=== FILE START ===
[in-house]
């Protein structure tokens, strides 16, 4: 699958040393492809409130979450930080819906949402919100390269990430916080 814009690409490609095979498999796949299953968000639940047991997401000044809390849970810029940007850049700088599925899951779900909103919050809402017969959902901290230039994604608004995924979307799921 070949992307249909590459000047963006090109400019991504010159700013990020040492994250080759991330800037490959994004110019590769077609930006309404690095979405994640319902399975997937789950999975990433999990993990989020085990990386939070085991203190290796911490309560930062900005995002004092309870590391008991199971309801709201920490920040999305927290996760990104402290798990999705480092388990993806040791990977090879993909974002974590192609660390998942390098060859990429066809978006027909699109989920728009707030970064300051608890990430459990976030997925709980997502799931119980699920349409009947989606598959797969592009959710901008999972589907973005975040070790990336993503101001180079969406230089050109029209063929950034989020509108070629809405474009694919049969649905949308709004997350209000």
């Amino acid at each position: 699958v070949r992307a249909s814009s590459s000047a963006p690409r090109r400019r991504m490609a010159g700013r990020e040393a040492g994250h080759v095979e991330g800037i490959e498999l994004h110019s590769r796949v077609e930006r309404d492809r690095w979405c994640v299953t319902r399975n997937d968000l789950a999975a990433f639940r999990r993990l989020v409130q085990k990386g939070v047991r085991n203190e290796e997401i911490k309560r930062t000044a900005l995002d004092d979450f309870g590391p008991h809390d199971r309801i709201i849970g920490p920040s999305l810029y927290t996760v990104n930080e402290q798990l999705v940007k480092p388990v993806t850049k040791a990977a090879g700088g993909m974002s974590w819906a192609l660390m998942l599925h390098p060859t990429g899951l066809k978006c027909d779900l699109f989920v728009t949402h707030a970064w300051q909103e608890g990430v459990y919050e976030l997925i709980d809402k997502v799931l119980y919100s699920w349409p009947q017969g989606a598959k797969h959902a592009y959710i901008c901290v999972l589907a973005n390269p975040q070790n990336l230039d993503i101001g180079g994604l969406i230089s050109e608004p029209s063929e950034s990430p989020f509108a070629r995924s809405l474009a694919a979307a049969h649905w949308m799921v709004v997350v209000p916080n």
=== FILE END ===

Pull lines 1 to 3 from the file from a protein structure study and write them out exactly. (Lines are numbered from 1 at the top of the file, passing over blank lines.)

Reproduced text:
[in-house]
């Protein structure tokens, strides 16, 4: 699958040393492809409130979450930080819906949402919100390269990430916080 814009690409490609095979498999796949299953968000639940047991997401000044809390849970810029940007850049700088599925899951779900909103919050809402017969959902901290230039994604608004995924979307799921 070949992307249909590459000047963006090109400019991504010159700013990020040492994250080759991330800037490959994004110019590769077609930006309404690095979405994640319902399975997937789950999975990433999990993990989020085990990386939070085991203190290796911490309560930062900005995002004092309870590391008991199971309801709201920490920040999305927290996760990104402290798990999705480092388990993806040791990977090879993909974002974590192609660390998942390098060859990429066809978006027909699109989920728009707030970064300051608890990430459990976030997925709980997502799931119980699920349409009947989606598959797969592009959710901008999972589907973005975040070790990336993503101001180079969406230089050109029209063929950034989020509108070629809405474009694919049969649905949308709004997350209000």
């Amino acid at each position: 699958v070949r992307a249909s814009s590459s000047a963006p690409r090109r400019r991504m490609a010159g700013r990020e040393a040492g994250h080759v095979e991330g800037i490959e498999l994004h110019s590769r796949v077609e930006r309404d492809r690095w979405c994640v299953t319902r399975n997937d968000l789950a999975a990433f639940r999990r993990l989020v409130q085990k990386g939070v047991r085991n203190e290796e997401i911490k309560r930062t000044a900005l995002d004092d979450f309870g590391p008991h809390d199971r309801i709201i849970g920490p920040s999305l810029y927290t996760v990104n930080e402290q798990l999705v940007k480092p388990v993806t850049k040791a990977a090879g700088g993909m974002s974590w819906a192609l660390m998942l599925h390098p060859t990429g899951l066809k978006c027909d779900l699109f989920v728009t949402h707030a970064w300051q909103e608890g990430v459990y919050e976030l997925i709980d809402k997502v799931l119980y919100s699920w349409p009947q017969g989606a598959k797969h959902a592009y959710i901008c901290v999972l589907a973005n390269p975040q070790n990336l230039d993503i101001g180079g994604l969406i230089s050109e608004p029209s063929e950034s990430p989020f509108a070629r995924s809405l474009a694919a979307a049969h649905w949308m799921v709004v997350v209000p916080n």